and Mozart. go on ahead!" It still took a while until both father and son. after he had eaten from the apple. I think he is not quite right in his head. but she did not return. over to the waiting servant. he looked for him and found Count Max in his room. like Adam at the beginning of time. You can rely on it!" The grounds keeper looked around and hesitated. Your Grace. the butler. Your most obedient servant. the Countess did not open the note immediately. yet also a bit abrupt man. Two workers actually came by. appeared and received his unpleasant news. in order to finance his travelling. Command me. and the grounds keeper was only able to hand over his note to the Countess with great difficulty.Mozart on His Journey to Prague "Sir. One after another of the servants. our master had taken out his notebook." "So be it! I will wait here in the meantime. Count Max cut him off with. while the grounds keeper never left his side. It was the Count who had brought over a niece and her fiancé.org/mozart. a young rich Baron.html[25/7/10 2:28:27 PM] . reached into his pocket. The tree has been selected by the Count for a festivity. The unfortunate incident has happened. With the sincerest remorse. He waited and waited. the Lieutenant. "I'm coming right away. the old and the young Count. an unfortunate fellow in your paradise. providing him with the required instructions. I will not let you go before this incident is reported and before you tell me how it happened. but he had no money with him. thinking that he might be waiting for a tip. In the meantime.." He handed the note. he asked for the young Count – the latter was supposed to be changing at the moment. to see to things and to give her orders. "Hell and damnation!" shouted the stocky. now the festivities were to continue here in the company of a few relatives where Eugenie had found a second home and where she was treated like a daughter. the chambermaid. and I cannot even blame Eve for it. which he had folded up rather clumsily. W. the valet. he http://raptusassociation. In order to prevent the grounds keeper from saying anything about the upcoming festivities which should still remain a secret. The Holy Inquisitor had barely left when a carriage could be heard rolling into the courtyard of the palace. Since the mother of the latter had not been able to leave her home for years. I believe what I see. "that is outrageous! A Viennese musician. The fruits have been counted. on his way to Prague. talking to the Baron. and I am responsible for them. you say? Probably one of those scoundrels who.A. who at present is surrounded by the graces and amorettes of a canopy bed in the village inn and is innocently sleeping there. the engagement festivities had been held there today. and I will deliver to Your Grace in person an account of my – to me inexplicable – misdeed. loaded the tree up and carried it away. steals whatever comes in handy?". Mozart. but rather hurried on with her business without paying much attention to the grounds keeper's words. "Pardon. he started to write with pencil: "Most gracious Lady! Here I sit. he does not exactly look like that. Now one could see that everyone in the palace was moving about in the corridors and on the staircases. removed a white sheet from it and. good-natured. and it is supposed to be transported there immediately. hurried by him. The Countess had returned somewhat earlier with her son Max. from the neighbouring mansion.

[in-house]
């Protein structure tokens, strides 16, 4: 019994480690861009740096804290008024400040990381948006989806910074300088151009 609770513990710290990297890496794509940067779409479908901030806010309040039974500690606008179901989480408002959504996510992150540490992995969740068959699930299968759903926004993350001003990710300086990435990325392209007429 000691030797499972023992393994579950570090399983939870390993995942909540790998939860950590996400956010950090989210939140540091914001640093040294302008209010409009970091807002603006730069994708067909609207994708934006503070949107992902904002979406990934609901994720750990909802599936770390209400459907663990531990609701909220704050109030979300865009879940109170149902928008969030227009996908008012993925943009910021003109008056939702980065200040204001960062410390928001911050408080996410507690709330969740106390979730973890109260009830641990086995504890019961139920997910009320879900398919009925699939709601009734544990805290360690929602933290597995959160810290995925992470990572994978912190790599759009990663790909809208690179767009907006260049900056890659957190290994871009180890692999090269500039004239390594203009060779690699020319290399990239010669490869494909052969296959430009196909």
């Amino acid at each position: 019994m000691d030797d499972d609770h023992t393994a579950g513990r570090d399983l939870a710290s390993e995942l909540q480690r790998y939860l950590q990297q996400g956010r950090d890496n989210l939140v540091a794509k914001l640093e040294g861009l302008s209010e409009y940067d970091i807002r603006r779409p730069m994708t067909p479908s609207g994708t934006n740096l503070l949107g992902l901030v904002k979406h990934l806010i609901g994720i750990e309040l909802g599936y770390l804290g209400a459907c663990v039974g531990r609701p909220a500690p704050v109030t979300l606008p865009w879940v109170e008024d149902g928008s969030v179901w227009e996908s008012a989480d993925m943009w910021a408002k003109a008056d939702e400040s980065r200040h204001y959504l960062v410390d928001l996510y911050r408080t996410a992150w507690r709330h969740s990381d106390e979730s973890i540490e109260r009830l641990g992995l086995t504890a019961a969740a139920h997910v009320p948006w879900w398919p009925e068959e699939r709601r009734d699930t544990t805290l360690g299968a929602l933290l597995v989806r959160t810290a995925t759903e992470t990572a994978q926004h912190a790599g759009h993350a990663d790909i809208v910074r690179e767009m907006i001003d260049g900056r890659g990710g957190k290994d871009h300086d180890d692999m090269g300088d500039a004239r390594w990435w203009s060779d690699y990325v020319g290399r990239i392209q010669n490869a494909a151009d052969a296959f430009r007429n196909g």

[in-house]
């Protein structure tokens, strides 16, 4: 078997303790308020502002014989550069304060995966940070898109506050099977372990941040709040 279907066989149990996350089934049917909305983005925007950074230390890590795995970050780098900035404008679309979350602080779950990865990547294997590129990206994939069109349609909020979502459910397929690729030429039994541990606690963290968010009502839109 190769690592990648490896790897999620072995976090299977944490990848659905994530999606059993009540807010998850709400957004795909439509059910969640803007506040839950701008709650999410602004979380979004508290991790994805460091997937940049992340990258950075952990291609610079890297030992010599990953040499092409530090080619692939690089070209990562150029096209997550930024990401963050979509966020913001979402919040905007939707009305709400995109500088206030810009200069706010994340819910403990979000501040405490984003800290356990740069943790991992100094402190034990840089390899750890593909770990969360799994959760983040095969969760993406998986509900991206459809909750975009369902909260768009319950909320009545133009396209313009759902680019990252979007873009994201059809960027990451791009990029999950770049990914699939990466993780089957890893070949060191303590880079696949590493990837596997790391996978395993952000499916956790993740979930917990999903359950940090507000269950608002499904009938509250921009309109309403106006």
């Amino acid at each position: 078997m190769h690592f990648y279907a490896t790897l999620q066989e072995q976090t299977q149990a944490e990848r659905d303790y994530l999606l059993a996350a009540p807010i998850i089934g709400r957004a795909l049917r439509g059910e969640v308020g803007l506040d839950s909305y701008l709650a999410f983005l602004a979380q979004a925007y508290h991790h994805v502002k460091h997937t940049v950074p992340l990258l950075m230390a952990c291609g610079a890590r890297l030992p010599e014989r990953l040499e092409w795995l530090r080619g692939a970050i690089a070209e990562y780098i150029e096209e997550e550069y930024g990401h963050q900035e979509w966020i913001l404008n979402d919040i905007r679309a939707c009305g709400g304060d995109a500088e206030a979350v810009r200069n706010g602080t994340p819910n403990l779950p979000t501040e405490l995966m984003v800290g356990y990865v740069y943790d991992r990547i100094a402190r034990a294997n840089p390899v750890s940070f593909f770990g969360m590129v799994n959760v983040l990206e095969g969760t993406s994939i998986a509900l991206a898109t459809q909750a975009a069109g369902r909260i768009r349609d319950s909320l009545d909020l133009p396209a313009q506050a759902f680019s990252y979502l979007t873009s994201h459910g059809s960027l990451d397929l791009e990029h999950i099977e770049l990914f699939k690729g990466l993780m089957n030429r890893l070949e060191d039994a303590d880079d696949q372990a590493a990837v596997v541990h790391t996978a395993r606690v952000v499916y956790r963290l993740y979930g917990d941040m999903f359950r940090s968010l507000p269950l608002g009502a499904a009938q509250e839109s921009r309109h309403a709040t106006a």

are so little a stranger in our home that I can dare say that the name Mozart will hardly be uttered more enthusiastically than here. Thus he started to gather his belongings and wanted to leave. an urgent message was delivered from the inn that the table had already been set for some time and that he should come immediately. if you think so. had spent quite some time with writing. relax." "What's the use of it now.prisoner. while they were hurrying to the staircase. for Eugenie's day!" "Certainly!" replied Max. "the gap on the tree can easily be closed. "the outrageous man has ripped off a bitter orange from the tree that I had selected as a present for Eugenie. and Max can forget about his poem!" "O no!." "That is impossible. but rather declared his desire to have the pleasure of his and his wife's company at least for this midday meal and also for this evening. My niece sings and plays the piano and spends nearly all day at it. as well. as the inn's messenger requested. he said. the composer! We have to go down right away and ask him upstairs! – I am just afraid that he might be gone by now! what must he think of us! You. our quasi.. treated him with courtesy? What has happened. anymore! I have told you a thousand times. the both of you. when the two gentlemen appeared in the arboretum. with his loud voice. I will take you by your word – . Coincidence could not have brought a better present. I hope." said the excited lady.. the Countess entered and exclaimed. since nobody returned.Mozart on His Journey to Prague is also very haughty. The Count welcomed him. as friendly and as graciously as you possibly can! I want him to stay tonight if that can be somehow arranged. If you cannot find him in the park anymore. knows your works by heart and has the greatest desire to see you closer than it was possible for her last winter at a concert in Vienna. Since we will be going to Vienna soon for a couple of http://raptusassociation. would not accept any excuses. at one point." "I am certain of it!" "Well. to the contrary. almost as cordially as an old acquaintance. the open note in her hand. and receive the good man.html[25/7/10 2:28:27 PM] . Velten. "Do you know who is downstairs? For God's sake. "You. "do not worry about the poem! The ninth muse shall not suffer altogether. read the note – Mozart from he began pacing back and forth anxiously. Go. we may yet turn this mishap around to our particular advantage. a bigger surprise. that. so we shall treat this culprit with all the honours due to him!" While all of this took place in the palace. He calls himself Moser. I told Franz to keep an eye on him. Papa! And". Come quick. the damage cannot be repaired. However. the front gate should remain locked at all times. whose previous anger did not completely vanish at the prospect of a visit by the famous man. He is waiting downstairs for a reply. my dear maestro. leave that to me. I ask you? Even if I have him locked up now. look for him at the inn and bring him here with his wife. anyway?" "Happened?" replied her husband. fairly unconcerned with the outcome of the matter. "that was my first thought. The prank could have been prevented had you only taken the necessary precautions in time!" At this! Our planned fun has all been for nothing now.